In 2014, school officials revoked Suvi Orr‘s degree after finding it was based, in part, on falsified data. Some of the data were also included in a paper in Organic Letters that was retracted in 2011 after some steps in the chemical synthesis the authors described were not reproducible. Orr, currently working at Pfizer, sued UT, and the school reinstated her degree.
Now, the school is trying to remove it again, according to the lawsuit, filed last week. The lawsuit says the school has scheduled a “hearing” on March 4, during which three undergraduate students and two faculty members will deliberate — “none of whom are qualified to evaluate the scientific evidence being used against S.O.,” the suit says.
Orr has requested a temporary injunction to halt the proceedings, and a hearing has been scheduled for next week, according to the Austin-American Statesman.
The suit argues the school does not have the right to strip Orr’s degree from her: Read the rest of this entry »
As we reported in December, UNSW cleared Levon Khachigian of misconduct, concluding that his previous issues stemmed from “genuine error or honest oversight.” Now, Circulation Research is retracting one of his papers after an investigation commissioned by UNSW was unable to find electronic records for two similar images from a 2009 paper, nor records of the images in original lab books.
Again, the retraction note affirms that this is not a sign of misconduct:
UNSW has not attributed any instance of research misconduct or responsibility for the unavailability of the original data to Professor Khachigian or to any of the authors of the publication.
Here’s the retraction note in full for “Angiotensin II-Inducible Smooth Muscle Cell Apoptosis Involves the Angiotensin II Type 2 Receptor, GATA-6 Activation, and FasL-Fas Engagement:” Read the rest of this entry »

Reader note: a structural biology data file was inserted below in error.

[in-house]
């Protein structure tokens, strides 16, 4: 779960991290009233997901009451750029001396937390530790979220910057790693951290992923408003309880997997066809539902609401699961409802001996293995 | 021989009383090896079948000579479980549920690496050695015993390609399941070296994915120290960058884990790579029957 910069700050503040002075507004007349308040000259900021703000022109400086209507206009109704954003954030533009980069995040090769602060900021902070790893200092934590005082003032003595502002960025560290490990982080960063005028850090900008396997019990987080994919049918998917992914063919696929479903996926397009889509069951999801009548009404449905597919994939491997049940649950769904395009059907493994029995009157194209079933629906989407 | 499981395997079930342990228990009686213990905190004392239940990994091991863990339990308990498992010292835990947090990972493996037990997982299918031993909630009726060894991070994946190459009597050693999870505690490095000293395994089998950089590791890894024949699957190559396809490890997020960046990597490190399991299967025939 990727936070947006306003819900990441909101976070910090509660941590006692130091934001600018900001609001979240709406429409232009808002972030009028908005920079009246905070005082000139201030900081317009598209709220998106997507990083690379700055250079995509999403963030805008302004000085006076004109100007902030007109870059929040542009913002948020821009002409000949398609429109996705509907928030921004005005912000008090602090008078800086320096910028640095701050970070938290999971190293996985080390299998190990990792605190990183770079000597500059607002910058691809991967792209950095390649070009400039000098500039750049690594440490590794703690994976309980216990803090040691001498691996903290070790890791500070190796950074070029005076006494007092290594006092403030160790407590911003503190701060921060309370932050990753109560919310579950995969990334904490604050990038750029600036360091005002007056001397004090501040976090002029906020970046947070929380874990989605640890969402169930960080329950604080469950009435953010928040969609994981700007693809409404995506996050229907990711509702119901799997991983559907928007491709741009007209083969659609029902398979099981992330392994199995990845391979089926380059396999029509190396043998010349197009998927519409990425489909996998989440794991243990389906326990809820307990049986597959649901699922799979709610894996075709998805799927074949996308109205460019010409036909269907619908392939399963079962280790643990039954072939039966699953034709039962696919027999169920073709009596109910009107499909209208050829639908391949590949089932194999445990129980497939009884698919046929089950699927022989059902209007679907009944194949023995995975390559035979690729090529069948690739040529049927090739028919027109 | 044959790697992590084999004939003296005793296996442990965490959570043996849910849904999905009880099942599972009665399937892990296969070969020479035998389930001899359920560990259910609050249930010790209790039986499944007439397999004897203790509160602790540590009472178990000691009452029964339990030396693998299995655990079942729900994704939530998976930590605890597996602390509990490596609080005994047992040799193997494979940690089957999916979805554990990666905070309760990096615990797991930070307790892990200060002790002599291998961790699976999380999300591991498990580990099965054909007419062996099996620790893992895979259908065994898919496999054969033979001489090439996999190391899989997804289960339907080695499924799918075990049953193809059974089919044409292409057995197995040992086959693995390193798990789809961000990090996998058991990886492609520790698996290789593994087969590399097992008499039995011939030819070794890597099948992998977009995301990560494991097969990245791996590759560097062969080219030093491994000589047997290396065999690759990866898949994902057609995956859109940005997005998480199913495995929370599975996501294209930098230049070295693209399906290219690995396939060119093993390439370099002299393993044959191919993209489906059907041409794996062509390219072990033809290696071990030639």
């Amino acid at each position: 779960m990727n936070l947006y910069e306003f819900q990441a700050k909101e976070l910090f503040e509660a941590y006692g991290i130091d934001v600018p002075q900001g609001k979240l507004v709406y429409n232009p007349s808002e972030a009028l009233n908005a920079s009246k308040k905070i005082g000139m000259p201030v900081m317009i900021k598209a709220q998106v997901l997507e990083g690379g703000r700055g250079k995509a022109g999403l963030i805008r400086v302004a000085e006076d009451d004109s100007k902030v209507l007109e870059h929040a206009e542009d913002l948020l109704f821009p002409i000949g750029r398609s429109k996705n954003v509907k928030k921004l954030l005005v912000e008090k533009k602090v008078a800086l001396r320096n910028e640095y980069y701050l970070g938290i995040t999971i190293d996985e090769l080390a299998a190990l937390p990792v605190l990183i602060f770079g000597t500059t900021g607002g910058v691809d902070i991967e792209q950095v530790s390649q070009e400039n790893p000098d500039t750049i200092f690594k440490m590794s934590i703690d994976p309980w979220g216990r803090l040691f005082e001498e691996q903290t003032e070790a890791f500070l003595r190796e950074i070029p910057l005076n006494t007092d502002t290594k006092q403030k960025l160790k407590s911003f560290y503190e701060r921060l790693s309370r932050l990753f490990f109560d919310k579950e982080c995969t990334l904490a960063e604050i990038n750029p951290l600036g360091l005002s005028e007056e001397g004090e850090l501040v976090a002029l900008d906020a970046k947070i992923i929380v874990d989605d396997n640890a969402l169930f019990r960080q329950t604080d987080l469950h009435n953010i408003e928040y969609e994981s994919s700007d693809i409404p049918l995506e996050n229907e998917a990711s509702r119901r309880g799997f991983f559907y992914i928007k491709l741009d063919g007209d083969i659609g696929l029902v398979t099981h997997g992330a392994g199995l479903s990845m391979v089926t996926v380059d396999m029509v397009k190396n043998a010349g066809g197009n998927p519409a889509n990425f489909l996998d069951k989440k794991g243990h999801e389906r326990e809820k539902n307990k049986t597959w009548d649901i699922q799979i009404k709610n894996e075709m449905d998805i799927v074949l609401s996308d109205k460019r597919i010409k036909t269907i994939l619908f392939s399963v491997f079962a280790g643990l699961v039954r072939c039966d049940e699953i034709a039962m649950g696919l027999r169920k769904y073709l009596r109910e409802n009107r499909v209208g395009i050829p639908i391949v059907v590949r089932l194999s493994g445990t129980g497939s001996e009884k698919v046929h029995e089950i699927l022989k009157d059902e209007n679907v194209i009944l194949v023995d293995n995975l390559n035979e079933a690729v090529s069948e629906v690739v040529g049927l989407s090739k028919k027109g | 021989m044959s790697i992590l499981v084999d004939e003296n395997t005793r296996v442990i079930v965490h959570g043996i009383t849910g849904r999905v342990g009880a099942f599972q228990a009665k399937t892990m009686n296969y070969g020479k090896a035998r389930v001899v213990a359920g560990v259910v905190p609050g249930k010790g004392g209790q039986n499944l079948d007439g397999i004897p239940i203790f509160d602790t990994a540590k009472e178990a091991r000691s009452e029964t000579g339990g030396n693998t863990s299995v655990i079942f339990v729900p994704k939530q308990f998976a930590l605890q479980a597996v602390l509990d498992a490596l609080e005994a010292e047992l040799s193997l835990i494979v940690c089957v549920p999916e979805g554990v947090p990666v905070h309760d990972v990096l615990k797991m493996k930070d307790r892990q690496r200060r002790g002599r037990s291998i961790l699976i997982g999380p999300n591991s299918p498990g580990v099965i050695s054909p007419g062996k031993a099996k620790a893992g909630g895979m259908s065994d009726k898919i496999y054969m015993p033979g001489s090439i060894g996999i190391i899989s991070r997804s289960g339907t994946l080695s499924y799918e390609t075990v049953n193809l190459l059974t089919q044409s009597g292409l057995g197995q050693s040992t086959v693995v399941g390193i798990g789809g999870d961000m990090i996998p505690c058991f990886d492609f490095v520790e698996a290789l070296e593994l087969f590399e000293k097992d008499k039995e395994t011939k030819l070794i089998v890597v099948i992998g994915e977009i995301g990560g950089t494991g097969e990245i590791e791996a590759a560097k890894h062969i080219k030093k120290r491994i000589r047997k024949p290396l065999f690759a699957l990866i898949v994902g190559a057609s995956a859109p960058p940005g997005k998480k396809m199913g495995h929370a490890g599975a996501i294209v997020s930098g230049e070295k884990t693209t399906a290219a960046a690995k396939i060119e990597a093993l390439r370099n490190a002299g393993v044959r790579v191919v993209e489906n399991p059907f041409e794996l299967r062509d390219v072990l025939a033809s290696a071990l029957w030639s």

The Karolinska Institutet University Board announced today it was issuing a new external investigation of trachea surgeon Paolo Macchiarini, looking into questions about his recruitment and the handling of previous allegations of misconduct.
According to a press release:
The University Board deems such an inquiry to be an important part of restoring the confidence of the public, the scientific community, staff and students in the university.
The board hopes to appoint the investigative team, which will not consider “matters of a medical-scientific nature,” next week. The goal is to conclude the investigation by the summer.
There were many signs this was coming: Read the rest of this entry »
Today, Science has retracted a 2004 paper that’s been under scrutiny for years, despite the authors’ objections.
This paper has a long backstory: Recently, a report from the National Science Foundation’s Office of Inspector General surfaced that announced the agency had cut off the authors from funding. Last month, editor Marcia McNutt told us that the journal planned to retract the paper as soon as possible. Then, on January 21st, “just as we were going to press with the retraction,” said McNutt, the authors submitted a correction, which Science wanted to take some time to consider.
Here it is the retraction note:
Karolinska Institutet announced today it would not extend the contract of star surgeon Paolo Macchiarini. He has been instructed to “phase out” his research from now until November 30.
According to a press release issued today: Read the rest of this entry »
The online news site is retracting and correcting several articles by former staff writer Juan Thompson, who was employed there from November 2014 until last month.